Festivals, Identities, and Belonging
Research has suggested that festivals may influence the identities of the people involved and the host community itself. This impact may be a result of the events functioning as occasions to express collective belonging to a group or a place, and provide opportunities to create united histories, cultural practices, and ideals, but there is little evidence for this. Hence, this article seeks to investigate (1) how festivals influence individual and social identities, (2) what this influence on identities means for the people involved (collective identities) and identity with a place (place belongingness), and (3) how festivals influence the self-image and place identity of the local community. The findings are based on a qualitative study with 32 in-depth interviews with festival organizers, operational festival workers, municipality officers, and tourism firms related to three festivals in rural areas in Finnmark, Norway. These festivals provide core activities that build on or are displayed in a frame of local culture and heritage. The area has different challenges, in some ways related to a difficult climate, lack of work, and different ethnicities, represented by Norwegian, Russian, Finnish, and Sami cultures. In line with the approach, it is concluded that festivals do influence the identities of people and place and that all processes related to festivals influence the need to belong.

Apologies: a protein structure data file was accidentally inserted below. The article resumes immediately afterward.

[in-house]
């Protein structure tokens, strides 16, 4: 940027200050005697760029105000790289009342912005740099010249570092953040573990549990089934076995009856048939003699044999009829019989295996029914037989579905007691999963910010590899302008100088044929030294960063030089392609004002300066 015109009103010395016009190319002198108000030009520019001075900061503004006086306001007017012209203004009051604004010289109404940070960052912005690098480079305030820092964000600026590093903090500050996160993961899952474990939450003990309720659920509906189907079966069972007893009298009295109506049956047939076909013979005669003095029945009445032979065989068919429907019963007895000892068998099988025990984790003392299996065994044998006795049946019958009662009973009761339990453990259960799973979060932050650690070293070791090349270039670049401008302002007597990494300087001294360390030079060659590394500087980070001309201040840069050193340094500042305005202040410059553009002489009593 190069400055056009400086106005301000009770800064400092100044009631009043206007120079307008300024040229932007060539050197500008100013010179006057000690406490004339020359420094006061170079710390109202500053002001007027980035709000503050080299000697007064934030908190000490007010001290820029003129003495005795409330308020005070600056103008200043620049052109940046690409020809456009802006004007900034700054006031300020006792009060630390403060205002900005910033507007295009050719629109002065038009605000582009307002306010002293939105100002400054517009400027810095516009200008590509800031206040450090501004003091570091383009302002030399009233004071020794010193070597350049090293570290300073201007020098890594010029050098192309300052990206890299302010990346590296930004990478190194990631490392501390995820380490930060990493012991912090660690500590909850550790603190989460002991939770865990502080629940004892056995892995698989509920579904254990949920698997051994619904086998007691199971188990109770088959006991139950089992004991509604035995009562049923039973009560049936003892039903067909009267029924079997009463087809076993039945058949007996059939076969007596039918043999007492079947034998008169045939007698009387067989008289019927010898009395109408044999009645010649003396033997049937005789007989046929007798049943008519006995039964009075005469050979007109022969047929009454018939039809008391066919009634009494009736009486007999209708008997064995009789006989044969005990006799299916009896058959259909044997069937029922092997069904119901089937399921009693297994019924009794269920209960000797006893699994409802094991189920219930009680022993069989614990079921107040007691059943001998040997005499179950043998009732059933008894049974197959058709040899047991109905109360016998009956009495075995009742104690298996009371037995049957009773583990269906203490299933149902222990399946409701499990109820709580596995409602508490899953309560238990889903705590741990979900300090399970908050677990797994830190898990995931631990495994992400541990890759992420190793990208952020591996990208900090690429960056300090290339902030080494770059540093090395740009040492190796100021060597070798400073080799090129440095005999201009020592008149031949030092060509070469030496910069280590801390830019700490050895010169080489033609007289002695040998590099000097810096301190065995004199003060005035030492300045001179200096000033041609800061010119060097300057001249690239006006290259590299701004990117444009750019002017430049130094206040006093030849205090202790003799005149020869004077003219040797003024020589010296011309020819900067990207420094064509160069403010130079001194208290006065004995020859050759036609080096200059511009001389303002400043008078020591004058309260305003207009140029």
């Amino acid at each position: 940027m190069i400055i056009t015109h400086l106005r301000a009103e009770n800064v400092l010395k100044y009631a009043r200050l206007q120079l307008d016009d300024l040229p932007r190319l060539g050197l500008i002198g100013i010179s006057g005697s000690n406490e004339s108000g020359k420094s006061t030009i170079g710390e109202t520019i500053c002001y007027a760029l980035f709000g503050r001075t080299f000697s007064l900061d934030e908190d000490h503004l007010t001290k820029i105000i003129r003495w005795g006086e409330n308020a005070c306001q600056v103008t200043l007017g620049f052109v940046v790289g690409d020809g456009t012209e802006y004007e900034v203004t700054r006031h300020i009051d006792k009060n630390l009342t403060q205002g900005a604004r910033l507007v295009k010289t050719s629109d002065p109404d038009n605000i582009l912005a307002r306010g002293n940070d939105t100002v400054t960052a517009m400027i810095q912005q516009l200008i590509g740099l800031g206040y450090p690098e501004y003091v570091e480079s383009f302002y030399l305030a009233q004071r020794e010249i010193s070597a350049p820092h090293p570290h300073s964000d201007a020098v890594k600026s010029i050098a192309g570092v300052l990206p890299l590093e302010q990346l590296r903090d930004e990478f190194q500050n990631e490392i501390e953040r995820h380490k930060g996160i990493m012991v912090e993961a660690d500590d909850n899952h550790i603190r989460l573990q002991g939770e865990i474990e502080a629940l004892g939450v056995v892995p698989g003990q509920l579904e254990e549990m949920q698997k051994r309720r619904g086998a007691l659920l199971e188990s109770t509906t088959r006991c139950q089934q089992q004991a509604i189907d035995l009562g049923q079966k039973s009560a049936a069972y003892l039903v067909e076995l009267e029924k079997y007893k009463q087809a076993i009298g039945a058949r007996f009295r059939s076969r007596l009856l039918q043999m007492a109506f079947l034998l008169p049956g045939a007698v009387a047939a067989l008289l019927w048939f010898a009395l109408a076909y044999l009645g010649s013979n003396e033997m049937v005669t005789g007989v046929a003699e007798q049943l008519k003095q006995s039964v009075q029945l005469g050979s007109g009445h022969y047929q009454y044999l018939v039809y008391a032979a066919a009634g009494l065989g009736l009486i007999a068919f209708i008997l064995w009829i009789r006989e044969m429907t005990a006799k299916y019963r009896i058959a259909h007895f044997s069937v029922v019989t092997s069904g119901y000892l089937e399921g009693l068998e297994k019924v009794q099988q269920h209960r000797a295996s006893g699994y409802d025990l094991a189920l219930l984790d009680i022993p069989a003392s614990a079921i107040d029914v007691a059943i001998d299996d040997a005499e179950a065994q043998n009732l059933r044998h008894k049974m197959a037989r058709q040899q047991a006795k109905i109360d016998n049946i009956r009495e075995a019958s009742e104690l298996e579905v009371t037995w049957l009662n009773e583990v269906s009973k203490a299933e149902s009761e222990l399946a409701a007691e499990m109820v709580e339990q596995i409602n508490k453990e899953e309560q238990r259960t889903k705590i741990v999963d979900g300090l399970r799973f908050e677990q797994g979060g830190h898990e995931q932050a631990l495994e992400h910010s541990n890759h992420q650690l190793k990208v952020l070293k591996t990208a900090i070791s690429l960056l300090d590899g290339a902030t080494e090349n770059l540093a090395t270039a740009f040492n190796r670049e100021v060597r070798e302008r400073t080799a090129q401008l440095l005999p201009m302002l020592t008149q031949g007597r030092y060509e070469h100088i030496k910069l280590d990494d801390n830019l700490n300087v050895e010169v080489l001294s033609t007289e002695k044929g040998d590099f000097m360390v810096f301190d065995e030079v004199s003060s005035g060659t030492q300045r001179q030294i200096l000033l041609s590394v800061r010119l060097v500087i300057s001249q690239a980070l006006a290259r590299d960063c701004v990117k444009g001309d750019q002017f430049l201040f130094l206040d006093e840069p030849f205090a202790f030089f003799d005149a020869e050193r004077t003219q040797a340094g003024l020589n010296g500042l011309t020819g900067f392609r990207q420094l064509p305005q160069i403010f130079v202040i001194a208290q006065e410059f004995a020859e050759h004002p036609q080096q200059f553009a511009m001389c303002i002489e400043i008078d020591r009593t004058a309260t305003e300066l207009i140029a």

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Document Type: Research Article
Publication date: August 1, 2013
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- Event Management, an International Journal, intends to meet the research and analytic needs of a rapidly growing profession focused on events. This field has developed in size and impact globally to become a major business with numerous dedicated facilities, and a large-scale generator of tourism. The field encompasses meetings, conventions, festivals, expositions, sport and other special events. Event management is also of considerable importance to government agencies and not-for-profit organizations in a pursuit of a variety of goals, including fund-raising, the fostering of causes, and community development.